Art

Artists take an organic approach to art in “New Residue” exhibit

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By: Kolton Gammie

Between hosting numerous galleries and arranging the many art experiences they provide, Boise State’s Department of Art is always diligently looking for ways to bring attention to student, local and other artists. So when the opportunity arose to have two traveling artists organize an installation at Boise State, Kirsten Furlong, gallery director, jumped at the chance.

The “New Residue” exhibit held its opening reception the evening of  Jan. 26. With only one week to build the installation, artists Jon Swindler and Michael McFalls enlisted the assistance of students from ART 473, Studio in Interdisciplinary Practice. With the visiting artists’ guidance, the group worked diligently to create the experience that currently stands in room 170 of the Liberal Arts building.

The artists approached the creation of this piece a little differently than one may expect. Rather than attempt to convey a specific message, they attempted to use new or repurposed materials and allow the natural formation of the installation determine its suggestions.

“It’s not that novel, but I think compared to what students are sometimes trained to do in art school, it’s a little novel,” Mcfalls said. “The academic setting is asking for intentionality—we are asking for the opposite.”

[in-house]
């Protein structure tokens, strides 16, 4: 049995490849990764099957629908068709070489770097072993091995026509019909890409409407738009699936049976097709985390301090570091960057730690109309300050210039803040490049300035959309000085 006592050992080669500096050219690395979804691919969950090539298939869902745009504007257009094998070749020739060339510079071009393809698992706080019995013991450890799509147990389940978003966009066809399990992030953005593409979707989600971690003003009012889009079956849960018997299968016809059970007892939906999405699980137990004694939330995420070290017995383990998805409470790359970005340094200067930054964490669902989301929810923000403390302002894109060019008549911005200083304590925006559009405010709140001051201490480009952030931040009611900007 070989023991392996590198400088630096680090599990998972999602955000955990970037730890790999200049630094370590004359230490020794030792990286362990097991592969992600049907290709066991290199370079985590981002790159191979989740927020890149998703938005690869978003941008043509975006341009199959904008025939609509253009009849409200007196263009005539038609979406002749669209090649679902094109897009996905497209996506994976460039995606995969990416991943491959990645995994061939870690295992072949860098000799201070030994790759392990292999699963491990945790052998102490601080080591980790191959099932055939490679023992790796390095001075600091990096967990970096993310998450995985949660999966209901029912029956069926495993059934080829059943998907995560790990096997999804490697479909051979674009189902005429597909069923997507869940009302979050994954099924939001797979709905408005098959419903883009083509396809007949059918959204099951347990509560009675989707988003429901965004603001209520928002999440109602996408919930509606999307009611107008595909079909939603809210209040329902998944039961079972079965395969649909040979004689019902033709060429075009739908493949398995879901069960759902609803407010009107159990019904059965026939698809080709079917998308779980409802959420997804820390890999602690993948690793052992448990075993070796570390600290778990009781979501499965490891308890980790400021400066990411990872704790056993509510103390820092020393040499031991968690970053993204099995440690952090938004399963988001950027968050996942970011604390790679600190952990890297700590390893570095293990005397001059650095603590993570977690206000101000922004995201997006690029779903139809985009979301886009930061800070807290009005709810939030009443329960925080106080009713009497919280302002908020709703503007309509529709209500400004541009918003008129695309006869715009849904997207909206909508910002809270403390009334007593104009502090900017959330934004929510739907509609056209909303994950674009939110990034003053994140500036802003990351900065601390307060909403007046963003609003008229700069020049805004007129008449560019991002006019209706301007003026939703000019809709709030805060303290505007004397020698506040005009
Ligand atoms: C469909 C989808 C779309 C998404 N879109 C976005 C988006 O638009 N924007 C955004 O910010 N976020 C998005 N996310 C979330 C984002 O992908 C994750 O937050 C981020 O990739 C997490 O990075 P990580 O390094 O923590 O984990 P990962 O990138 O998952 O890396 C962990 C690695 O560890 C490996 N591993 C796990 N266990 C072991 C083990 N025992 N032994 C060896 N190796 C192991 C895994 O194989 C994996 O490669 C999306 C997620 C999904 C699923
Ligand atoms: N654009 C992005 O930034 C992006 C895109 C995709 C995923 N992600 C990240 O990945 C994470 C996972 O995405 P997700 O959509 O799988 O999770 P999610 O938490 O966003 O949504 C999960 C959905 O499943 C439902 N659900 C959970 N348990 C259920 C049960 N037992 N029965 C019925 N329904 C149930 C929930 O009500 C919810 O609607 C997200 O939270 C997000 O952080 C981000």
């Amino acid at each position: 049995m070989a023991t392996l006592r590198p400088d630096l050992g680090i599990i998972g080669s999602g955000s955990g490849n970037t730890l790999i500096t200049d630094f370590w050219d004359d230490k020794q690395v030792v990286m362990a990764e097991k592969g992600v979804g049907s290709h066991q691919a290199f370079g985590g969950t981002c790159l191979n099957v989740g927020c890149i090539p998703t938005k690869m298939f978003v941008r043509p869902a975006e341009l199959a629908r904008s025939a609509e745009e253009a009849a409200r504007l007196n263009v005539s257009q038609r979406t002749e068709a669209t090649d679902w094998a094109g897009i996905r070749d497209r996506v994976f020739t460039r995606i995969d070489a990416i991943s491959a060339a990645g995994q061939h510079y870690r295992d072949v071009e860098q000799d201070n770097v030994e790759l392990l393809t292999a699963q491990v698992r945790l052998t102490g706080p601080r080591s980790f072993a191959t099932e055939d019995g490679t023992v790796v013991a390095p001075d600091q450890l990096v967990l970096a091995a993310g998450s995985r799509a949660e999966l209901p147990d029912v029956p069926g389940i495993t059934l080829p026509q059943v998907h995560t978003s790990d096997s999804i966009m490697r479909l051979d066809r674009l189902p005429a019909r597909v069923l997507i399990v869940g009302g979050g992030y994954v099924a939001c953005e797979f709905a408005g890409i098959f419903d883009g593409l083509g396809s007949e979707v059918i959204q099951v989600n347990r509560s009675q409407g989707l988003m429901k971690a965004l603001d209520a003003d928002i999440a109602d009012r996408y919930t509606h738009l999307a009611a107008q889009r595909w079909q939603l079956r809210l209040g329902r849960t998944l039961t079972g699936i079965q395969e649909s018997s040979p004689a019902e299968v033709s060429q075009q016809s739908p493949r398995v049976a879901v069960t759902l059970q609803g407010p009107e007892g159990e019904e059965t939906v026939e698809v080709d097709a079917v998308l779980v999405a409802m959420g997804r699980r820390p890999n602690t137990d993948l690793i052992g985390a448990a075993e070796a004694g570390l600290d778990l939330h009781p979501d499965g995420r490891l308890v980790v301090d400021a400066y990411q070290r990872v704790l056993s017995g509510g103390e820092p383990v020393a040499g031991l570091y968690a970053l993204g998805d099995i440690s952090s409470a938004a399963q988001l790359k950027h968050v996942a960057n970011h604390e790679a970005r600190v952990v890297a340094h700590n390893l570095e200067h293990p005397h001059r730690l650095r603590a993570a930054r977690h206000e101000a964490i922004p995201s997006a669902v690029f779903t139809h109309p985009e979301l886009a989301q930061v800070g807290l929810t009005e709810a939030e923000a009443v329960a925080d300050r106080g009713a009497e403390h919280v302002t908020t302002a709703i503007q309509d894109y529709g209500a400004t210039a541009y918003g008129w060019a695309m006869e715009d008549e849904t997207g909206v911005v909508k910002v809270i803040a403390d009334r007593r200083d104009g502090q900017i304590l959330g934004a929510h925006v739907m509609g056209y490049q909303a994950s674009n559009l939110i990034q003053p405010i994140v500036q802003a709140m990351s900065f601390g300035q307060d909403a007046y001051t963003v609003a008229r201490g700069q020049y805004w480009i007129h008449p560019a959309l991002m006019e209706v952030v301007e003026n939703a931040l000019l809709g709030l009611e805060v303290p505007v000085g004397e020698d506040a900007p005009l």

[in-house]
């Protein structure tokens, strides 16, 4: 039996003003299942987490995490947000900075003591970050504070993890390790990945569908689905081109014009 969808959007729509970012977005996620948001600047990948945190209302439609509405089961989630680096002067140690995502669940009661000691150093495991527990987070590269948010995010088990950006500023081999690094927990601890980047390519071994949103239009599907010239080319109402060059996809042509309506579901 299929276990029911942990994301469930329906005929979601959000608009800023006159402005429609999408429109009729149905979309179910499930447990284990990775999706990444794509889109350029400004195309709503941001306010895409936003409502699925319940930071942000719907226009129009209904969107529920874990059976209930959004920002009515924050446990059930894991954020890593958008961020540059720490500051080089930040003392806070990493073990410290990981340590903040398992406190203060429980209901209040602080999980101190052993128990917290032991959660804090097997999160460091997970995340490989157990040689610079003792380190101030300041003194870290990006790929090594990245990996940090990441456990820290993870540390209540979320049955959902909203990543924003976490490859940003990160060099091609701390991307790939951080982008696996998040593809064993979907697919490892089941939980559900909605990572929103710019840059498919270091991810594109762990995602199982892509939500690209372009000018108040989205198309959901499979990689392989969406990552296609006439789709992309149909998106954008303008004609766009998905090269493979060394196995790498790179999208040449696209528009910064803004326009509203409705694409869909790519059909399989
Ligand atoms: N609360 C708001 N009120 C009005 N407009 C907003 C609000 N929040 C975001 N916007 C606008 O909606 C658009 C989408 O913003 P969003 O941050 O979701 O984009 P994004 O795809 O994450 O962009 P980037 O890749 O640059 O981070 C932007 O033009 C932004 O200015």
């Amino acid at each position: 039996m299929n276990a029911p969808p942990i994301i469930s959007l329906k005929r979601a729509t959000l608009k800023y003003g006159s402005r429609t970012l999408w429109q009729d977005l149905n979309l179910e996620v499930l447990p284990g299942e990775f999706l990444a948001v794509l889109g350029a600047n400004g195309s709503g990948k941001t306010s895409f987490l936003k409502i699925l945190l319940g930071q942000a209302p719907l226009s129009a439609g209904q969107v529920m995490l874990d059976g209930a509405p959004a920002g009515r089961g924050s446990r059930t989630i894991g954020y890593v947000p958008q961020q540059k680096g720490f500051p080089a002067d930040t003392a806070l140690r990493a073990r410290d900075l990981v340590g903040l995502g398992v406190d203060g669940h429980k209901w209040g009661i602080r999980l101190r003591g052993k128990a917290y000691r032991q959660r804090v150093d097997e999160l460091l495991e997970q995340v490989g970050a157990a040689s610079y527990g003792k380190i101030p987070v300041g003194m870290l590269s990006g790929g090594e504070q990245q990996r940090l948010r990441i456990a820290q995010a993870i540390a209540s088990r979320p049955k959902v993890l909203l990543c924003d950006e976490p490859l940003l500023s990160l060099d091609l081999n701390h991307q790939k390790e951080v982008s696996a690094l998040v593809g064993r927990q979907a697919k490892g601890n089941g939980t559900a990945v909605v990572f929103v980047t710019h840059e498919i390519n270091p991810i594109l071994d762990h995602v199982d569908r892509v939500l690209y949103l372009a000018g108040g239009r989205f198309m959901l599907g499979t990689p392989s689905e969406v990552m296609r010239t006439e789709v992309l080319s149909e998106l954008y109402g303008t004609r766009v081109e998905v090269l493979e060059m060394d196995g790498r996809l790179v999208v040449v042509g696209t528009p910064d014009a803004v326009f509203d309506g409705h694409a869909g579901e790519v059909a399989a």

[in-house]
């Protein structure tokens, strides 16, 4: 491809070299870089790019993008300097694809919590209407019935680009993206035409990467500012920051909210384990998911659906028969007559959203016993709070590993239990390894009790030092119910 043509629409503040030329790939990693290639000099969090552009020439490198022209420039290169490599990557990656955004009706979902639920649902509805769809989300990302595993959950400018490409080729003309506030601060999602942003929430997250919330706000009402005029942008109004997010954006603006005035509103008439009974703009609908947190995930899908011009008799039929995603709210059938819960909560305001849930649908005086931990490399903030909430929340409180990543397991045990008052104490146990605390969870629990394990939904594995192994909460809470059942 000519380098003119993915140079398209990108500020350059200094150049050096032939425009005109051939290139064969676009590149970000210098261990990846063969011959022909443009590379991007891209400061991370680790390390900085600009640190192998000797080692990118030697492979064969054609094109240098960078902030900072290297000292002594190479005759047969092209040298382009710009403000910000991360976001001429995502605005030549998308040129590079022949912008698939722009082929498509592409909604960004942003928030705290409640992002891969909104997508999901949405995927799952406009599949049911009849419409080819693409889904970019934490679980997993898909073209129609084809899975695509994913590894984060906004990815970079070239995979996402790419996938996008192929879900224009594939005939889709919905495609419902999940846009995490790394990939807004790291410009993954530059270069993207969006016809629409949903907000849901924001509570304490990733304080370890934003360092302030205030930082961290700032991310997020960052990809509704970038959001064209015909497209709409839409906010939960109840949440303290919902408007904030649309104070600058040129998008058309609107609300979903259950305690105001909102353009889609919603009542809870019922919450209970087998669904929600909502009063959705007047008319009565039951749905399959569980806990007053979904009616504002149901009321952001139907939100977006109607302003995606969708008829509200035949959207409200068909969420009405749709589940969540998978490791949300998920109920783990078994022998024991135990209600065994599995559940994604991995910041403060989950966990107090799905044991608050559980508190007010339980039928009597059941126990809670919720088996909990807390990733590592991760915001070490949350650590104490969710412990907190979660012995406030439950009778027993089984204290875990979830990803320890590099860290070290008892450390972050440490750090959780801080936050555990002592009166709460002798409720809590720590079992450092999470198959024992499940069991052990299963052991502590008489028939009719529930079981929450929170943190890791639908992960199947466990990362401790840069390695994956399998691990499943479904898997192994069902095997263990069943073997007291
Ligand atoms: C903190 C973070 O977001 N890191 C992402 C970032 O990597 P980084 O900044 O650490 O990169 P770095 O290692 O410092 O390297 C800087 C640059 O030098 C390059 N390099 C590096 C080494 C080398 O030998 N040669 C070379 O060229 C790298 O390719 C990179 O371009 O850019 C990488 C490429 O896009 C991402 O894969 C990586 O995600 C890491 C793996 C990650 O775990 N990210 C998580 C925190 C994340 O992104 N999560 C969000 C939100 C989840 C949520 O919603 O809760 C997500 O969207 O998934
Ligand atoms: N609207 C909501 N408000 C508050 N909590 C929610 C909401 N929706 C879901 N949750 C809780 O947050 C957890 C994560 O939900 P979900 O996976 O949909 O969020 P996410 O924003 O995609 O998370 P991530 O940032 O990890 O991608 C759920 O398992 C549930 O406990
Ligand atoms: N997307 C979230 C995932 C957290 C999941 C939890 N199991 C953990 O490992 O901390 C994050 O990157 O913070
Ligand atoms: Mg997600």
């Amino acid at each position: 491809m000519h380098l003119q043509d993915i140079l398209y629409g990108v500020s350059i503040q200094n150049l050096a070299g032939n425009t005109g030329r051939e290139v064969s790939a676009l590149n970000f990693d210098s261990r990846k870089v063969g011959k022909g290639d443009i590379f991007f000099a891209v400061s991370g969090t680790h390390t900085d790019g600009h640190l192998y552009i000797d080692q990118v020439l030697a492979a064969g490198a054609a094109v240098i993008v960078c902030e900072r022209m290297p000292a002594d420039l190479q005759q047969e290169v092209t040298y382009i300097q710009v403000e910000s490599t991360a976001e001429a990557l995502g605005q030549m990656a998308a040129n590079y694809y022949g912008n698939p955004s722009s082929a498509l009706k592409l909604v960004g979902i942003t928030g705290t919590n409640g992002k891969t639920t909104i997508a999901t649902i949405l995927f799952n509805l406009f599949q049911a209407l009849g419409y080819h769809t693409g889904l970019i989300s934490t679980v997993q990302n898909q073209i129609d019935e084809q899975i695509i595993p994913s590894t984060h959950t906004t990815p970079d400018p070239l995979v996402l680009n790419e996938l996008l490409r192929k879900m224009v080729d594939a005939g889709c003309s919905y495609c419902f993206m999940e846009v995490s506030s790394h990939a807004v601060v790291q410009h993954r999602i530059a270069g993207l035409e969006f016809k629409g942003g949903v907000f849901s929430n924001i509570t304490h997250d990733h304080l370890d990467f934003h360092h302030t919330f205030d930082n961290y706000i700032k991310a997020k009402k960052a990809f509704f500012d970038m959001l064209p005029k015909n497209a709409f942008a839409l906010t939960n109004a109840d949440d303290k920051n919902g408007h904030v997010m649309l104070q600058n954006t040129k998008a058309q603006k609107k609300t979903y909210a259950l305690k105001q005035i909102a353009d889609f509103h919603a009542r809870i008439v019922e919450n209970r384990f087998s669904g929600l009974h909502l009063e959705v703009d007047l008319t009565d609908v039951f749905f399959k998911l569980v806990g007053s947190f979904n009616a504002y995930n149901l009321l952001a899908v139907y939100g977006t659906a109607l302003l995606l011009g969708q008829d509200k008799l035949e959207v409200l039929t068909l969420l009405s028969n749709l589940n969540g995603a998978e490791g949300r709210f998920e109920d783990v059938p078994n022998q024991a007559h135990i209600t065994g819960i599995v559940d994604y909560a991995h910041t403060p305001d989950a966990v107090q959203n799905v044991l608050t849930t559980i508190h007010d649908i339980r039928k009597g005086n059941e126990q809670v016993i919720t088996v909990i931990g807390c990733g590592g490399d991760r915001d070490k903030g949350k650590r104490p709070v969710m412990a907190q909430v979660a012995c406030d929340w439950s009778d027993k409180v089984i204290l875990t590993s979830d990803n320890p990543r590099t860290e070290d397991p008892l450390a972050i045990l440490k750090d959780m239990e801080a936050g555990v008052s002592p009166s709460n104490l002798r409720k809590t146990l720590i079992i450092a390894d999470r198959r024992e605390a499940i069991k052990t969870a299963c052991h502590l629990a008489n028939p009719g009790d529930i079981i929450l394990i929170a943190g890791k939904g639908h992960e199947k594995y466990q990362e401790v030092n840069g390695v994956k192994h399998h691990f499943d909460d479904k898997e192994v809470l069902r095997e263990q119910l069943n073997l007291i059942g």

Students were asked to perform various tasks, such as painting large wooden posts or taping together repurposed prints to make a sort of paper quilt. They were told to do so without worrying too much about the end result.

“I think the best part of it is how free all the actions are,” said senior interdisciplinary art major Breann Urlaub. “In a lot of my classes we have to think every action through very strategically, whereas with this project, we really have an open rein.”

Although parts of the installation are recycled works from generous donors—including the visiting artists—they have been gently altered to create an entirely new piece. Old prints and paintings are torn and formed into lovely colored fencing. Other works are similarly repurposed to fit the overall presentation while new materials were gathered by the visiting artists upon their arrival in Boise.

“This will never be recreated,” Swindler said. “The traditional academic model is that you make something, it goes into a museum or collection and it lives forever. Neither Mike nor I, at least in our collaborations, are interested in that.”

After the installation’s viewing period has ended, the pieces that were borrowed will be returned to their respective owners, even in their newly-taken forms. Once the installation has been taken down, the experience will come to a total end.

The installation will remain open for public viewing until March 16, with open hours Monday through Thursday at 10 a.m. to 5 p.m, and Friday, 10 a.m.to 2 p.m.

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